A coarse-grained model for synergistic action of multiple enzymes on cellulose.

Asztalos A, Daniels M, Sethi A, Shen T, Langan P, Redondo A, Gnanakaran S - Biotechnol Biofuels (2012)

Simulation timeline. Here an ‘EVENT’ may refer to any chemical reaction that involves a cellulase (adsorption, desorption) or is catalyzed by a cellulase (e.g., inter-chain hydrogen bond breaking, hydrolysis of glycosidic bond).
© Copyright Policy - open-access
Related In: Results  -  Collection

License
Show All Figures
getmorefigures.php?uid=PMC3475064&req=5

Figure 6: Simulation timeline. Here an ‘EVENT’ may refer to any chemical reaction that involves a cellulase (adsorption, desorption) or is catalyzed by a cellulase (e.g., inter-chain hydrogen bond breaking, hydrolysis of glycosidic bond).
Mentions: The outline of the overall simulation is sketched in Figure 6. Time is measured in seconds and is advanced in a continuous and asynchronous manner. The simulation starts with the adsorption of an individual cellulase (endo or exo) and it proceeds following the flowcharts presented in Figure 2 (for endo-cellulase) or Figure 4 (for exo-cellulase). Each individually adsorbed cellulase is followed separately over the course of the simulation. While in solution, they all compete with each other for adsorption, and once adsorbed, the selection of the chemical reactions they are involved in follows a well-defined, rule-based schematic (see below) that finally leads to the hydrolysis of the entire cellulose substrate. However, Gillespie’s algorithm [40,46,47] plays a crucial part in the simulation, as many chemical reactions, once selected by the rule-based scheme, are modeled as Poisson processes and therefore are implemented using this algorithm. Gillespie’s algorithm is a Monte Carlo technique that allows one to sample the ensemble of trajectories for a set of biochemical reactions. It models chemical reactions as a stochastic process and remains valid for low copy numbers of reactants. Here we implement the direct version of this method [46].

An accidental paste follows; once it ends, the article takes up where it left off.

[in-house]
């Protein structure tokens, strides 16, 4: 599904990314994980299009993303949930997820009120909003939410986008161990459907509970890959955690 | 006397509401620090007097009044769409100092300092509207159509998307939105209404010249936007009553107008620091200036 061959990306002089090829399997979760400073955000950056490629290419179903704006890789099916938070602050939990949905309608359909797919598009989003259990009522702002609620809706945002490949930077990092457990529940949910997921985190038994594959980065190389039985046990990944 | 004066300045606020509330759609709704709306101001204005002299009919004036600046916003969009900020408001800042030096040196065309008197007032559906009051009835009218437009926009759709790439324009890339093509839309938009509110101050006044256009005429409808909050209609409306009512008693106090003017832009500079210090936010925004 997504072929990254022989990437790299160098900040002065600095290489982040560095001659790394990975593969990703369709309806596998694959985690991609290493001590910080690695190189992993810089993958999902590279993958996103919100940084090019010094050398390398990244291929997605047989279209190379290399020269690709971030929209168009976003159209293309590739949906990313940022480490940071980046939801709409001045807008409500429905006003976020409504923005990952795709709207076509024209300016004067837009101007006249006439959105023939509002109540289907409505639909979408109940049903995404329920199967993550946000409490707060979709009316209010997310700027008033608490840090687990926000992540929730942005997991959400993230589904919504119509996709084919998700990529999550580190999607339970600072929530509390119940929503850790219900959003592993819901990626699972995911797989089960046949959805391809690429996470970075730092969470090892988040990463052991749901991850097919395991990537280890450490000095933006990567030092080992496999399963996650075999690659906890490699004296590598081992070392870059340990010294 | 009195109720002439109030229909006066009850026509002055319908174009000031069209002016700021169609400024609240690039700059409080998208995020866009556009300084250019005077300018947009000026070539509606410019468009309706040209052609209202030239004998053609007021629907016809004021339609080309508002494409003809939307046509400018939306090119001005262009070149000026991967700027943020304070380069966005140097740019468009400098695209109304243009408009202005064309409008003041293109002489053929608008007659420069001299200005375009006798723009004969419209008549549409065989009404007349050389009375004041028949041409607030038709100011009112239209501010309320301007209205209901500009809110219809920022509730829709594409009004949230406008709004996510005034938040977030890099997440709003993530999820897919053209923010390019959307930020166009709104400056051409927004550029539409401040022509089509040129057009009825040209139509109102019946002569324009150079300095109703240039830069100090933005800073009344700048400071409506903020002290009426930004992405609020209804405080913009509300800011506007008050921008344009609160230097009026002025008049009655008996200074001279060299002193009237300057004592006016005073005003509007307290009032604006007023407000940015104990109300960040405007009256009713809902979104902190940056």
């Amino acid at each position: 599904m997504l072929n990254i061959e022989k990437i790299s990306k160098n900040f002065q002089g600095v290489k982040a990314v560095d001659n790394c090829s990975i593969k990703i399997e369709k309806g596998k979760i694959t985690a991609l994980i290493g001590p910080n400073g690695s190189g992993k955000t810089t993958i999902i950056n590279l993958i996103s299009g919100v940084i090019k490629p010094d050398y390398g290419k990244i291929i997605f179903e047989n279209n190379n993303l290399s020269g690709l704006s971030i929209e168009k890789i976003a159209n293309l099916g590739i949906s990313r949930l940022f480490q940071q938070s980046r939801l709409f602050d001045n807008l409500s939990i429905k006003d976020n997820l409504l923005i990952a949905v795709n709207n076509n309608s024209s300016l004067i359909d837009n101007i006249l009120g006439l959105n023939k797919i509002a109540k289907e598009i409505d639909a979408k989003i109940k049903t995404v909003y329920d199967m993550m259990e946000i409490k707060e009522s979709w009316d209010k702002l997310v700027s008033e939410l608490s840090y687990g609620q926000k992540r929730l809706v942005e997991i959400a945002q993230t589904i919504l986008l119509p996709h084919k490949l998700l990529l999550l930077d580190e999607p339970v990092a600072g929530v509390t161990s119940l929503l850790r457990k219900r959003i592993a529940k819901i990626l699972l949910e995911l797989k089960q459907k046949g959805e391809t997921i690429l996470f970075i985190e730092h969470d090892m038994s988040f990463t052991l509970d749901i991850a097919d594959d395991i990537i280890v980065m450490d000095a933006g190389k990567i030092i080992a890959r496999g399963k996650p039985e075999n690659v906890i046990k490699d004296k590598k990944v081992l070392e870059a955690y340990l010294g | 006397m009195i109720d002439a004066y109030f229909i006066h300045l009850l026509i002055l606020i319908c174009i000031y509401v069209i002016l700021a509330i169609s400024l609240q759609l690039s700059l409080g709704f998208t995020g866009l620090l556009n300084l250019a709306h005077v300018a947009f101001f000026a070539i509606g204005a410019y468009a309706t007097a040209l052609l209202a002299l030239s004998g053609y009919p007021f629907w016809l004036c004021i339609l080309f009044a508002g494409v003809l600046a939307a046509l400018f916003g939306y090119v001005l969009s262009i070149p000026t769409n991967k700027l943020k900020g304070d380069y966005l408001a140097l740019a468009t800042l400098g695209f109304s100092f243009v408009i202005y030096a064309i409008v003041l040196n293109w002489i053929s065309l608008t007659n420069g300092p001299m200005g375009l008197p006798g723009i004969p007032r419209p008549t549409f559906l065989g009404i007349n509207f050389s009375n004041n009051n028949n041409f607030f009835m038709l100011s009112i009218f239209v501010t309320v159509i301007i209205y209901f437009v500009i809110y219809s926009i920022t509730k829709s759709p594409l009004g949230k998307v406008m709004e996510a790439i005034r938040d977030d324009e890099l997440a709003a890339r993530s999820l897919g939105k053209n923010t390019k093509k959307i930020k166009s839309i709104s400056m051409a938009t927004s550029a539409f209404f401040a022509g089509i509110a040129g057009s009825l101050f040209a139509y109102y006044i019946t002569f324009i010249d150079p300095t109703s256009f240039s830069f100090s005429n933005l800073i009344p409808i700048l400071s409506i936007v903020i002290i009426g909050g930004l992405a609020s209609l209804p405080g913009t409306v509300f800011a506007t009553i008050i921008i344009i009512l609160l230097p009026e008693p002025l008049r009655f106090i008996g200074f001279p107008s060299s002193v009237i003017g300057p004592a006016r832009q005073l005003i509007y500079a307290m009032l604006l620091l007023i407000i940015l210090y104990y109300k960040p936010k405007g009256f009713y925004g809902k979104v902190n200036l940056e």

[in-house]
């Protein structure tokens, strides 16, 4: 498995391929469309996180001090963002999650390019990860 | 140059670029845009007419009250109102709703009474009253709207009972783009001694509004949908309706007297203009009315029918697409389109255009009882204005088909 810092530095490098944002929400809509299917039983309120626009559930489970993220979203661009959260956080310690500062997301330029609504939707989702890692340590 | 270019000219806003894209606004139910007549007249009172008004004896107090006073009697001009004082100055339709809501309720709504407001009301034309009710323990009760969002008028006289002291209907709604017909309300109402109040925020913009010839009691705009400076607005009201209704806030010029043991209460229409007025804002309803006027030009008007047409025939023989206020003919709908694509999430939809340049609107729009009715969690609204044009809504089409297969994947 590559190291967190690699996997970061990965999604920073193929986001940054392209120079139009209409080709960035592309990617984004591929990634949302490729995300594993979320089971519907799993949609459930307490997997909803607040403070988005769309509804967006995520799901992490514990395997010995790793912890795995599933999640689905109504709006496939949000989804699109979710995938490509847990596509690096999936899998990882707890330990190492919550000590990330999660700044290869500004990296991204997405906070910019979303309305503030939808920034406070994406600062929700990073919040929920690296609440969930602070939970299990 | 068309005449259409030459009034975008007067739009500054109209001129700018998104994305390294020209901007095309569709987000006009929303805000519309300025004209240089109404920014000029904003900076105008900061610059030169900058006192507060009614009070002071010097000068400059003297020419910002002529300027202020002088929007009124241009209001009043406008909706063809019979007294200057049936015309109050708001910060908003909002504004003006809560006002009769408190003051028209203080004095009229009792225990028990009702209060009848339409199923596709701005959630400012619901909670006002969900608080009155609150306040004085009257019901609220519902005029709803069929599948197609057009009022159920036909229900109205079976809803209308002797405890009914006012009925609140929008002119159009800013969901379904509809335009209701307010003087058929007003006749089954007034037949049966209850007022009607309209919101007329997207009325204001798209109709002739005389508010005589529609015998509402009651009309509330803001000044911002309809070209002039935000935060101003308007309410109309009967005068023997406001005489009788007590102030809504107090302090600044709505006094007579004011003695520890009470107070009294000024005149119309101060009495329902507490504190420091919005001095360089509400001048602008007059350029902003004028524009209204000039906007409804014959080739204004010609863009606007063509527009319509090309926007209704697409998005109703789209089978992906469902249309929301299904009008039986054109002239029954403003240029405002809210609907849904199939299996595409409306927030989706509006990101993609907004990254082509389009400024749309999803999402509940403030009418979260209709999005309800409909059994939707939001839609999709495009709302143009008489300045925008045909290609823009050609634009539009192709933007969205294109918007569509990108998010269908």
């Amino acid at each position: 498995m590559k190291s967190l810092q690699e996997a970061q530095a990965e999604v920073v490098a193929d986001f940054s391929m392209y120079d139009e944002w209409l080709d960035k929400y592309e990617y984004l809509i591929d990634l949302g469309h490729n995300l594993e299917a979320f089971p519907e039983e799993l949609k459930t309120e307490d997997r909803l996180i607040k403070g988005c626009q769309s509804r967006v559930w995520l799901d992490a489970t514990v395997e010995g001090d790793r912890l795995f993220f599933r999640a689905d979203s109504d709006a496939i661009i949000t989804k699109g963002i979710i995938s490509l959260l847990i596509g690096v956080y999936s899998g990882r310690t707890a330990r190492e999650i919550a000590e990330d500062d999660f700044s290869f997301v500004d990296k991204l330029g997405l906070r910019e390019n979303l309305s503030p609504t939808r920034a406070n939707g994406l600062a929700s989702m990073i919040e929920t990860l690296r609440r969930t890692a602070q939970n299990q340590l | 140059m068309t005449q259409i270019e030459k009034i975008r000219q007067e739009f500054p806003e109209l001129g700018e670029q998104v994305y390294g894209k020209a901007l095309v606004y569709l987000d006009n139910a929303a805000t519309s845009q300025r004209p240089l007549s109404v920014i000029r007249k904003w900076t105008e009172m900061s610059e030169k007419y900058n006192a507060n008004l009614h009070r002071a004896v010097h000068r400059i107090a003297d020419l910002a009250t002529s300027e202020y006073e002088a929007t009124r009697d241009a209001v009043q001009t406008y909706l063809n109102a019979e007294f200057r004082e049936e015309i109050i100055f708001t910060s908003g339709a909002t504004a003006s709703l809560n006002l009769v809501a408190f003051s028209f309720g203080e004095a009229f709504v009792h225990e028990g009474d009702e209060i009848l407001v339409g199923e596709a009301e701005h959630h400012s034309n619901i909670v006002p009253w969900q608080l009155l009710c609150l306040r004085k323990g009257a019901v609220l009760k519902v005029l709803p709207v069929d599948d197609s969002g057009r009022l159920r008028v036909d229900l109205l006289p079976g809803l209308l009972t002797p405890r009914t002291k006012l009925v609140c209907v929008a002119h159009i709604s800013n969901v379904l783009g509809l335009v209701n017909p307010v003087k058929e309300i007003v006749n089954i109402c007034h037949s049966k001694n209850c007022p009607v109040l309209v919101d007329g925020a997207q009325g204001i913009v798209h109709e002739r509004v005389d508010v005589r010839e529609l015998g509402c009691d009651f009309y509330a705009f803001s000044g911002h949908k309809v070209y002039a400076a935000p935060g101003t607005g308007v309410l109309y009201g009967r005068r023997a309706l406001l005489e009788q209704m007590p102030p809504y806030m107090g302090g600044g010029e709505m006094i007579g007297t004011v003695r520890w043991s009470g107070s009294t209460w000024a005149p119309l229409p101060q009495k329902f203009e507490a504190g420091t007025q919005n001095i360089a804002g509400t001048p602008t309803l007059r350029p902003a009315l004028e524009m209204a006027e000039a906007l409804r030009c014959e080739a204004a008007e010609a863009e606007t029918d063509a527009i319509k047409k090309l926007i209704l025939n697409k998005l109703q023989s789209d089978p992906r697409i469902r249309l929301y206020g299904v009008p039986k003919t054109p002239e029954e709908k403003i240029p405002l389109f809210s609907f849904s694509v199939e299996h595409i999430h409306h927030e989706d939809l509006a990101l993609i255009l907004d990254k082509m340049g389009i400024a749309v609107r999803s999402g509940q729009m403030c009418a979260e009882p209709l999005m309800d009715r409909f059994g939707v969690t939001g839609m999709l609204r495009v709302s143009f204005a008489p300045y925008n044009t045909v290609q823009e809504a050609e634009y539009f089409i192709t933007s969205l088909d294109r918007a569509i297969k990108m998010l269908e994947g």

Bottom Line: We present a coarse-grained stochastic model for capturing the key events associated with the enzymatic degradation of cellulose at the mesoscopic level.Importantly, it captures the endo-exo synergism of cellulase enzyme cocktails.This model constitutes a critical step towards testing hypotheses and understanding approaches for maximizing synergy and substrate properties with a goal of cost effective enzymatic hydrolysis.

View Article: PubMed Central - HTML - PubMed

Affiliation: Theoretical Division, Los Alamos National Laboratory, Los Alamos, NM, 87545, USA. gnana@lanl.gov.

ABSTRACT

Background: Degradation of cellulose to glucose requires the cooperative action of three classes of enzymes, collectively known as cellulases. Endoglucanases randomly bind to cellulose surfaces and generate new chain ends by hydrolyzing β-1,4-D-glycosidic bonds. Exoglucanases bind to free chain ends and hydrolyze glycosidic bonds in a processive manner releasing cellobiose units. Then, β-glucosidases hydrolyze soluble cellobiose to glucose. Optimal synergistic action of these enzymes is essential for efficient digestion of cellulose. Experiments show that as hydrolysis proceeds and the cellulose substrate becomes more heterogeneous, the overall degradation slows down. As catalysis occurs on the surface of crystalline cellulose, several factors affect the overall hydrolysis. Therefore, spatial models of cellulose degradation must capture effects such as enzyme crowding and surface heterogeneity, which have been shown to lead to a reduction in hydrolysis rates.

Results: We present a coarse-grained stochastic model for capturing the key events associated with the enzymatic degradation of cellulose at the mesoscopic level. This functional model accounts for the mobility and action of a single cellulase enzyme as well as the synergy of multiple endo- and exo-cellulases on a cellulose surface. The quantitative description of cellulose degradation is calculated on a spatial model by including free and bound states of both endo- and exo-cellulases with explicit reactive surface terms (e.g., hydrogen bond breaking, covalent bond cleavages) and corresponding reaction rates. The dynamical evolution of the system is simulated by including physical interactions between cellulases and cellulose.

Conclusions: Our coarse-grained model reproduces the qualitative behavior of endoglucanases and exoglucanases by accounting for the spatial heterogeneity of the cellulose surface as well as other spatial factors such as enzyme crowding. Importantly, it captures the endo-exo synergism of cellulase enzyme cocktails. This model constitutes a critical step towards testing hypotheses and understanding approaches for maximizing synergy and substrate properties with a goal of cost effective enzymatic hydrolysis.

No MeSH data available.


Related in: MedlinePlus